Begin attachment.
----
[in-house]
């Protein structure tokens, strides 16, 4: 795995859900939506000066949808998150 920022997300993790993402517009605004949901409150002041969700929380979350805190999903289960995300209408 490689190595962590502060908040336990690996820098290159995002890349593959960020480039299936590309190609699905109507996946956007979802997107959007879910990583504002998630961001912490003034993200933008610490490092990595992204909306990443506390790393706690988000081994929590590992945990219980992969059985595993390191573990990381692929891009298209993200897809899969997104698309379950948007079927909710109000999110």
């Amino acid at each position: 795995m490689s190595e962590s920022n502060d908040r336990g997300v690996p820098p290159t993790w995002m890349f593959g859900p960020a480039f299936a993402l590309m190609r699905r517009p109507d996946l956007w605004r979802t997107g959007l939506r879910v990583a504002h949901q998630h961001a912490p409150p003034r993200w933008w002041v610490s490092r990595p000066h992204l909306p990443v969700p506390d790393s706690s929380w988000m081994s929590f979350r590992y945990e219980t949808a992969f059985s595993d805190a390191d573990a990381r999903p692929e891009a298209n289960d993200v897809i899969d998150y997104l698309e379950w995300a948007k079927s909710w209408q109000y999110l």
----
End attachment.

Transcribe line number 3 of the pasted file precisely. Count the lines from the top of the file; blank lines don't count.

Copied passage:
């Amino acid at each position: 795995m490689s190595e962590s920022n502060d908040r336990g997300v690996p820098p290159t993790w995002m890349f593959g859900p960020a480039f299936a993402l590309m190609r699905r517009p109507d996946l956007w605004r979802t997107g959007l939506r879910v990583a504002h949901q998630h961001a912490p409150p003034r993200w933008w002041v610490s490092r990595p000066h992204l909306p990443v969700p506390d790393s706690s929380w988000m081994s929590f979350r590992y945990e219980t949808a992969f059985s595993d805190a390191d573990a990381r999903p692929e891009a298209n289960d993200v897809i899969d998150y997104l698309e379950w995300a948007k079927s909710w209408q109000y999110l």